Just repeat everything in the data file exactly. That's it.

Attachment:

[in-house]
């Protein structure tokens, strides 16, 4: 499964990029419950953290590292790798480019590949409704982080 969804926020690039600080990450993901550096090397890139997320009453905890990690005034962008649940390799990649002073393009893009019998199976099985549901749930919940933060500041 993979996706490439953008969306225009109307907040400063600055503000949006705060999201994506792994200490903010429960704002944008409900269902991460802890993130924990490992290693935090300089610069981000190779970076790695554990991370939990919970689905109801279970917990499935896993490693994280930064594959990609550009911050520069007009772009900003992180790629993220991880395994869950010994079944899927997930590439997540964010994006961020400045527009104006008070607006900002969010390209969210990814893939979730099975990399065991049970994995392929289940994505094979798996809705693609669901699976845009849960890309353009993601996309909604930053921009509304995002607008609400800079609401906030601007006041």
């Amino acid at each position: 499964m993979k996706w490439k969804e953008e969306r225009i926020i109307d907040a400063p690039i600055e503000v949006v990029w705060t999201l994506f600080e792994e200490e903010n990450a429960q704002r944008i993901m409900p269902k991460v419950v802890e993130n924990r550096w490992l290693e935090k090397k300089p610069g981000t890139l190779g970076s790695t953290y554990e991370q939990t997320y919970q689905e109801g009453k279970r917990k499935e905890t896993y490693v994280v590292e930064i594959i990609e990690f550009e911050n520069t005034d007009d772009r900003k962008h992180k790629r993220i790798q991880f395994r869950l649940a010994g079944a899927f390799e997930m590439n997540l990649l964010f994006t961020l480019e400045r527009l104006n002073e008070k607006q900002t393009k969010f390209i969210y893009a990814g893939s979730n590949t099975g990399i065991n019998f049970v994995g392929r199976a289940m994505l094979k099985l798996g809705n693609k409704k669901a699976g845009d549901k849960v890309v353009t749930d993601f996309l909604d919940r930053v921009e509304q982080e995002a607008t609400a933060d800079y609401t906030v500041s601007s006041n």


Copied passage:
[in-house]
């Protein structure tokens, strides 16, 4: 499964990029419950953290590292790798480019590949409704982080 969804926020690039600080990450993901550096090397890139997320009453905890990690005034962008649940390799990649002073393009893009019998199976099985549901749930919940933060500041 993979996706490439953008969306225009109307907040400063600055503000949006705060999201994506792994200490903010429960704002944008409900269902991460802890993130924990490992290693935090300089610069981000190779970076790695554990991370939990919970689905109801279970917990499935896993490693994280930064594959990609550009911050520069007009772009900003992180790629993220991880395994869950010994079944899927997930590439997540964010994006961020400045527009104006008070607006900002969010390209969210990814893939979730099975990399065991049970994995392929289940994505094979798996809705693609669901699976845009849960890309353009993601996309909604930053921009509304995002607008609400800079609401906030601007006041």
């Amino acid at each position: 499964m993979k996706w490439k969804e953008e969306r225009i926020i109307d907040a400063p690039i600055e503000v949006v990029w705060t999201l994506f600080e792994e200490e903010n990450a429960q704002r944008i993901m409900p269902k991460v419950v802890e993130n924990r550096w490992l290693e935090k090397k300089p610069g981000t890139l190779g970076s790695t953290y554990e991370q939990t997320y919970q689905e109801g009453k279970r917990k499935e905890t896993y490693v994280v590292e930064i594959i990609e990690f550009e911050n520069t005034d007009d772009r900003k962008h992180k790629r993220i790798q991880f395994r869950l649940a010994g079944a899927f390799e997930m590439n997540l990649l964010f994006t961020l480019e400045r527009l104006n002073e008070k607006q900002t393009k969010f390209i969210y893009a990814g893939s979730n590949t099975g990399i065991n019998f049970v994995g392929r199976a289940m994505l094979k099985l798996g809705n693609k409704k669901a699976g845009d549901k849960v890309v353009t749930d993601f996309l909604d919940r930053v921009e509304q982080e995002a607008t609400a933060d800079y609401t906030v500041s601007s006041n």